Importance: Parenting interventions have been found to normalize cortisol regulation among high-risk children early in development; it is important to investigate the sustainability of these effects and their mechanisms, given the maladaptive outcomes associated with cortisol dysregulation.
Objective: To determine whether the Attachment and Biobehavioral Catch-up (ABC) intervention, implemented in infancy, predicts cortisol regulation in middle childhood via changes in early parental sensitivity.
Design: Double blind randomized clinical trial design; started January 2006, the follow-up for this project concluded March 2016.
Setting: Parents of children under age 2 referred from child protective services agencies in a large, mid-Atlantic city.
Participants: 103 parent-child dyads (45.6% female children) with histories of child protective services involvement, randomly assigned to receive ABC (n = 45) or a control intervention (n = 58); in infancy, the children's ages ranged from 1.60 to 25.30 months (M = 9.87 months); at the middle childhood follow-up, they ranged from 8.0 to 11.0 years old (M = 8.52 years).
Interventions: Both conditions included 10-week, in-home, manualized interventions. The experimental condition, ABC, has 3 primary targets for parents: increasing nurturance to child distress, increasing following the child's lead, and decreasing frightening behavior. The control intervention, Developmental Education for Families (DEF), is an adaptation of a program focused on enhancing cognitive and language development.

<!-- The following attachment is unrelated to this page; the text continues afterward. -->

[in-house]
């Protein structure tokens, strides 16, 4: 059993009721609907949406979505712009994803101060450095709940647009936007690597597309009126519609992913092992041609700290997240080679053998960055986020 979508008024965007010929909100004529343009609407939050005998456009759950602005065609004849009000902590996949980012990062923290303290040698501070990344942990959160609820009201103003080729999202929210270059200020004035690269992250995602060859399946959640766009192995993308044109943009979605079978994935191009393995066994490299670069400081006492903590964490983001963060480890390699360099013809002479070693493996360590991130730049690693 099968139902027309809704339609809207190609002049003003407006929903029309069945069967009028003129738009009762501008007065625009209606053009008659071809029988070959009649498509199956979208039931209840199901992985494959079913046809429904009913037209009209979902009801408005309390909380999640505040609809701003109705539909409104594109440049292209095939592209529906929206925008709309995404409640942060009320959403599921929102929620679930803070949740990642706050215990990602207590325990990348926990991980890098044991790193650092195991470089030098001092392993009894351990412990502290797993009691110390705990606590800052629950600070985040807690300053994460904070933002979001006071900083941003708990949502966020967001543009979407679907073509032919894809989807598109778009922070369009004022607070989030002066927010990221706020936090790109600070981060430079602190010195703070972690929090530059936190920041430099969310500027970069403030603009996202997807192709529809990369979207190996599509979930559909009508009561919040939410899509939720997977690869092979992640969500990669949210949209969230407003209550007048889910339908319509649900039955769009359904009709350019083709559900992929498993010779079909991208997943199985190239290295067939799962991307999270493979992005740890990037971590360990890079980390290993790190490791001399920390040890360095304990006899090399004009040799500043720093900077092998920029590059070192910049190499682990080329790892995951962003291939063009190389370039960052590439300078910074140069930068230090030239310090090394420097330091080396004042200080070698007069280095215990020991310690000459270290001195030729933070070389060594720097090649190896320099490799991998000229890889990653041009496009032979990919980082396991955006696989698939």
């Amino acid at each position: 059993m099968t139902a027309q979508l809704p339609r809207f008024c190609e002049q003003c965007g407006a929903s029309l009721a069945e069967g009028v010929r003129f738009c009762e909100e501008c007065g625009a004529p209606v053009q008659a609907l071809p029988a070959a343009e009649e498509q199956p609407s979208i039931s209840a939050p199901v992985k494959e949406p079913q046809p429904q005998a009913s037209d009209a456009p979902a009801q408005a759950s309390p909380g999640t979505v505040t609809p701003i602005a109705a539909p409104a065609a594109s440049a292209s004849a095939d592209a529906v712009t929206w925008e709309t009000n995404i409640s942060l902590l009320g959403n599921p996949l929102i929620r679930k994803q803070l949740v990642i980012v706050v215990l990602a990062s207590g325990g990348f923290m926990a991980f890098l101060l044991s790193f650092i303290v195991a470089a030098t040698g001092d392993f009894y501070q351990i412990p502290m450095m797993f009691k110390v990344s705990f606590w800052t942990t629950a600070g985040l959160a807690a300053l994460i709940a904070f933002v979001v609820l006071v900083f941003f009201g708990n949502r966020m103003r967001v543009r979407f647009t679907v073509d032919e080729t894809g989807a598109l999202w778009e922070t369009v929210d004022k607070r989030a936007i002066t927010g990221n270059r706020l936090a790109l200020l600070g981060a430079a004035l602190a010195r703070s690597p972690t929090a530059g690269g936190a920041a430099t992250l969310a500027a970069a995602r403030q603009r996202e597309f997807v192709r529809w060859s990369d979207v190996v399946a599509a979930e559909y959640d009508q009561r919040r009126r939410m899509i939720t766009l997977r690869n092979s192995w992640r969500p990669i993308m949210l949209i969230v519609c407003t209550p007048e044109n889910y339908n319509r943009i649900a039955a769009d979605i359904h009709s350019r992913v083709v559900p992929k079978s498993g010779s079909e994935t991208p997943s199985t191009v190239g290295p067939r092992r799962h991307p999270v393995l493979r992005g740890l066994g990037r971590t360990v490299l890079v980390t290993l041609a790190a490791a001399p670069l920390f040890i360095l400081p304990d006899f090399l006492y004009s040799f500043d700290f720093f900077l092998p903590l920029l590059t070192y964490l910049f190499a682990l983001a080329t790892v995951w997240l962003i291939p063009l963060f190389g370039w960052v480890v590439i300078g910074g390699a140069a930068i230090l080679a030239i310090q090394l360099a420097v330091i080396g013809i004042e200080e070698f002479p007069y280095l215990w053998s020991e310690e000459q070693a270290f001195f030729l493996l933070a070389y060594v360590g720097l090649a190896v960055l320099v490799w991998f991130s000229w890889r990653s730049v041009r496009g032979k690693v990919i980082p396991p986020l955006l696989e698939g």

Main outcomes and measures: Parental sensitivity was coded from a semi-structured interaction task between the parent and child in early childhood. Middle childhood diurnal cortisol slopes were modeled by collecting salivary cortisol samples from children at wake-up and bedtime over the course of 3 consecutive days.
Results: ABC participation in infancy was associated with increased parental sensitivity post-intervention, β = 0.28, p = .004, and this increased sensitivity predicted steeper decline across the day in children's cortisol concentration in middle childhood, β = -.53, p = .002. The indirect effect of ABC on cortisol regulation via sensitivity was significant, β = -0.15, p = .038.
Conclusions and relevance: ABC has an indirect effect on middle childhood diurnal cortisol regulation via parental sensitivity; future research should seek to determine how this enhanced neurobiological regulation relates to children's behavioral, socioemotional, and psychological outcomes.
Trial registration: clinicaltrials.gov Identifier: NCT02093052.
Keywords: Cortisol; Early adversity; Intervention; Parental sensitivity.
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